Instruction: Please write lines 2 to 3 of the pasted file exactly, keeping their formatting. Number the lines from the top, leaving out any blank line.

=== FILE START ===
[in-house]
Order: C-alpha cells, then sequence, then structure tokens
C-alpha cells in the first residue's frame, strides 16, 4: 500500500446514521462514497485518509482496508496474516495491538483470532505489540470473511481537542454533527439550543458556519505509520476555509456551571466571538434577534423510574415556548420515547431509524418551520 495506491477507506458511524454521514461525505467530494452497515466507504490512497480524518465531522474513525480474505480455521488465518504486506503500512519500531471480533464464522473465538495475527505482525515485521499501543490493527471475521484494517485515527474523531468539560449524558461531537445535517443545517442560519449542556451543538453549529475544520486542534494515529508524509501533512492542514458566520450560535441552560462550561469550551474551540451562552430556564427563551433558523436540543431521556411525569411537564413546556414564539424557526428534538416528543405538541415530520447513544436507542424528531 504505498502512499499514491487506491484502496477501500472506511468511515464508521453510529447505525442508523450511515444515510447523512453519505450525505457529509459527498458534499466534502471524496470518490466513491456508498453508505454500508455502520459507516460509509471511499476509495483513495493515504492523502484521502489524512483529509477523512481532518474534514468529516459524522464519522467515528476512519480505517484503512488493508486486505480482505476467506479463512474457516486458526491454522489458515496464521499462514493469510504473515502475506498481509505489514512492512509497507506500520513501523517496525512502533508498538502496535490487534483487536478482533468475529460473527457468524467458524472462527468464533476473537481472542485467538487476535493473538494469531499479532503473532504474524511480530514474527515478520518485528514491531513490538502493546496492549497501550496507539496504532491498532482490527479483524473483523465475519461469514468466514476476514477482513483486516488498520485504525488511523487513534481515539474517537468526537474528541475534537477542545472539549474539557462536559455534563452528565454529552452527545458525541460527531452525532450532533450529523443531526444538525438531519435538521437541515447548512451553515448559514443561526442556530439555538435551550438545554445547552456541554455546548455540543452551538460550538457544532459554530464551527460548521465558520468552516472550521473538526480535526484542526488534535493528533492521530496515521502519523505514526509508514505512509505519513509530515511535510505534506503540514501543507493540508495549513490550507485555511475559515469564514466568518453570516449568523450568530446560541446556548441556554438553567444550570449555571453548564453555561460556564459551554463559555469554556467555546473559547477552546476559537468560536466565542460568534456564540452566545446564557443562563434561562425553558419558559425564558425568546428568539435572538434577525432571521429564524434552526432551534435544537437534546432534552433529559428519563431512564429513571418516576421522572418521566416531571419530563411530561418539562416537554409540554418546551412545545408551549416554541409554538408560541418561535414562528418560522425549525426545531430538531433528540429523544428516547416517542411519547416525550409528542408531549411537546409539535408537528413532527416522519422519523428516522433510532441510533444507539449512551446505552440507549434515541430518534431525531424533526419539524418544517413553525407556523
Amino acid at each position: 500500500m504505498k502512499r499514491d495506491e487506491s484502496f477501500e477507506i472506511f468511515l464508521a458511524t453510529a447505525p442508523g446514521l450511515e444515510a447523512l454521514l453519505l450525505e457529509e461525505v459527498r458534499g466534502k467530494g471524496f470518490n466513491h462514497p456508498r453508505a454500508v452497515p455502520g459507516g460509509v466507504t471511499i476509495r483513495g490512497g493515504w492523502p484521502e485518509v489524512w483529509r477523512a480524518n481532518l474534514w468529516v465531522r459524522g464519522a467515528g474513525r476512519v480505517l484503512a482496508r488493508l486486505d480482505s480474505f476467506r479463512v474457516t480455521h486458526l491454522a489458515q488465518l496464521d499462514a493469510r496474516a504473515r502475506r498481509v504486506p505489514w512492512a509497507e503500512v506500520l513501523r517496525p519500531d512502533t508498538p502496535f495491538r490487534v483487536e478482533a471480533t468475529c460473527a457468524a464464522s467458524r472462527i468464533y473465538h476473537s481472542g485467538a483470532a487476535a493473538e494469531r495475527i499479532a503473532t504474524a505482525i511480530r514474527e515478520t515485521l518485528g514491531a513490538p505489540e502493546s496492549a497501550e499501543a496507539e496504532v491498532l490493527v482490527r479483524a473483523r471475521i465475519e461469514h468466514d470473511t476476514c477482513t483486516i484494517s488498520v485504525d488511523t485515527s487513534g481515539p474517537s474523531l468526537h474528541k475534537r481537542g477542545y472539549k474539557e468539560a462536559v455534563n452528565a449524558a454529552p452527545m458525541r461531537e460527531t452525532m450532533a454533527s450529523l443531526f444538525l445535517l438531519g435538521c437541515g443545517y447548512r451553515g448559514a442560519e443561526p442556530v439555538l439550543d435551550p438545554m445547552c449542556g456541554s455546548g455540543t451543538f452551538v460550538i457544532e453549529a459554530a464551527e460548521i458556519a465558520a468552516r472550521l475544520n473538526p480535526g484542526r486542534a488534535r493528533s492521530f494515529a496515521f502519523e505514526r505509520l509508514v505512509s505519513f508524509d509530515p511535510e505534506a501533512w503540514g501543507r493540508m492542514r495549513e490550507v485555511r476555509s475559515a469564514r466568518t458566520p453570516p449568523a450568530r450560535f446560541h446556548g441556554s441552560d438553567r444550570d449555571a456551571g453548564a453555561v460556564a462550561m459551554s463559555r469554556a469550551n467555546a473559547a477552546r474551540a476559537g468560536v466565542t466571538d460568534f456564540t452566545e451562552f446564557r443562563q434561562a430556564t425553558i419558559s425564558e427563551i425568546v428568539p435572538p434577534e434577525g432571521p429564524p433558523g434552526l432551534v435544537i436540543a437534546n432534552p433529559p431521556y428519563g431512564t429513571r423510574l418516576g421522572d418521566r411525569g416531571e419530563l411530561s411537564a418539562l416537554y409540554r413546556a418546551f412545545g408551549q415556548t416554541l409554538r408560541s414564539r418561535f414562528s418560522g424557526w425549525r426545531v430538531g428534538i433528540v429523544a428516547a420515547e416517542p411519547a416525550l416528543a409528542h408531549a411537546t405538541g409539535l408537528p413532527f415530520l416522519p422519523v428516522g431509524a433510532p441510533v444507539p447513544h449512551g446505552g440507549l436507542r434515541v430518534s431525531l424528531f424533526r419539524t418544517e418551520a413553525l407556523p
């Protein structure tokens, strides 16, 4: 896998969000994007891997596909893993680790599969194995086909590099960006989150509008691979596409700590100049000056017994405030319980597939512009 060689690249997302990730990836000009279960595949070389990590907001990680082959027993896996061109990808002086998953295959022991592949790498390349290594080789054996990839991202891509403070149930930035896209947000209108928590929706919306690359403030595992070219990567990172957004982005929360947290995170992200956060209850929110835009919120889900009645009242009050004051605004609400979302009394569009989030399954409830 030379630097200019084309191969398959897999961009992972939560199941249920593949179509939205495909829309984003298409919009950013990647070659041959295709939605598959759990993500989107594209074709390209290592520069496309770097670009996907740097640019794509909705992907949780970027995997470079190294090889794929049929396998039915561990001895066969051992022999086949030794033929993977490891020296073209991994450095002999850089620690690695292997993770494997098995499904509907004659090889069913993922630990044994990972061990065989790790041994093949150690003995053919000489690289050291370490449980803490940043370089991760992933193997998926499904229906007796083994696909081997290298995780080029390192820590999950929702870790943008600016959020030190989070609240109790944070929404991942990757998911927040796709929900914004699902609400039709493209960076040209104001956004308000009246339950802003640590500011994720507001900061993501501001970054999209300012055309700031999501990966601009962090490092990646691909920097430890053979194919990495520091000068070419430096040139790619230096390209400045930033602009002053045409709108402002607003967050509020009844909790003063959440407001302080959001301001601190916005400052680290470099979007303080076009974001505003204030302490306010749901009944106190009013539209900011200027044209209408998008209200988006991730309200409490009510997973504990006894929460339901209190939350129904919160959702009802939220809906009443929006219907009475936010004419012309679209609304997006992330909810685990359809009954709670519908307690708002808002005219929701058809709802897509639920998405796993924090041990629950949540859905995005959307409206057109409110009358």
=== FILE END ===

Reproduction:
Order: C-alpha cells, then sequence, then structure tokens
C-alpha cells in the first residue's frame, strides 16, 4: 500500500446514521462514497485518509482496508496474516495491538483470532505489540470473511481537542454533527439550543458556519505509520476555509456551571466571538434577534423510574415556548420515547431509524418551520 495506491477507506458511524454521514461525505467530494452497515466507504490512497480524518465531522474513525480474505480455521488465518504486506503500512519500531471480533464464522473465538495475527505482525515485521499501543490493527471475521484494517485515527474523531468539560449524558461531537445535517443545517442560519449542556451543538453549529475544520486542534494515529508524509501533512492542514458566520450560535441552560462550561469550551474551540451562552430556564427563551433558523436540543431521556411525569411537564413546556414564539424557526428534538416528543405538541415530520447513544436507542424528531 504505498502512499499514491487506491484502496477501500472506511468511515464508521453510529447505525442508523450511515444515510447523512453519505450525505457529509459527498458534499466534502471524496470518490466513491456508498453508505454500508455502520459507516460509509471511499476509495483513495493515504492523502484521502489524512483529509477523512481532518474534514468529516459524522464519522467515528476512519480505517484503512488493508486486505480482505476467506479463512474457516486458526491454522489458515496464521499462514493469510504473515502475506498481509505489514512492512509497507506500520513501523517496525512502533508498538502496535490487534483487536478482533468475529460473527457468524467458524472462527468464533476473537481472542485467538487476535493473538494469531499479532503473532504474524511480530514474527515478520518485528514491531513490538502493546496492549497501550496507539496504532491498532482490527479483524473483523465475519461469514468466514476476514477482513483486516488498520485504525488511523487513534481515539474517537468526537474528541475534537477542545472539549474539557462536559455534563452528565454529552452527545458525541460527531452525532450532533450529523443531526444538525438531519435538521437541515447548512451553515448559514443561526442556530439555538435551550438545554445547552456541554455546548455540543452551538460550538457544532459554530464551527460548521465558520468552516472550521473538526480535526484542526488534535493528533492521530496515521502519523505514526509508514505512509505519513509530515511535510505534506503540514501543507493540508495549513490550507485555511475559515469564514466568518453570516449568523450568530446560541446556548441556554438553567444550570449555571453548564453555561460556564459551554463559555469554556467555546473559547477552546476559537468560536466565542460568534456564540452566545446564557443562563434561562425553558419558559425564558425568546428568539435572538434577525432571521429564524434552526432551534435544537437534546432534552433529559428519563431512564429513571418516576421522572418521566416531571419530563411530561418539562416537554409540554418546551412545545408551549416554541409554538408560541418561535414562528418560522425549525426545531430538531433528540429523544428516547416517542411519547416525550409528542408531549411537546409539535408537528413532527416522519422519523428516522433510532441510533444507539449512551446505552440507549434515541430518534431525531424533526419539524418544517413553525407556523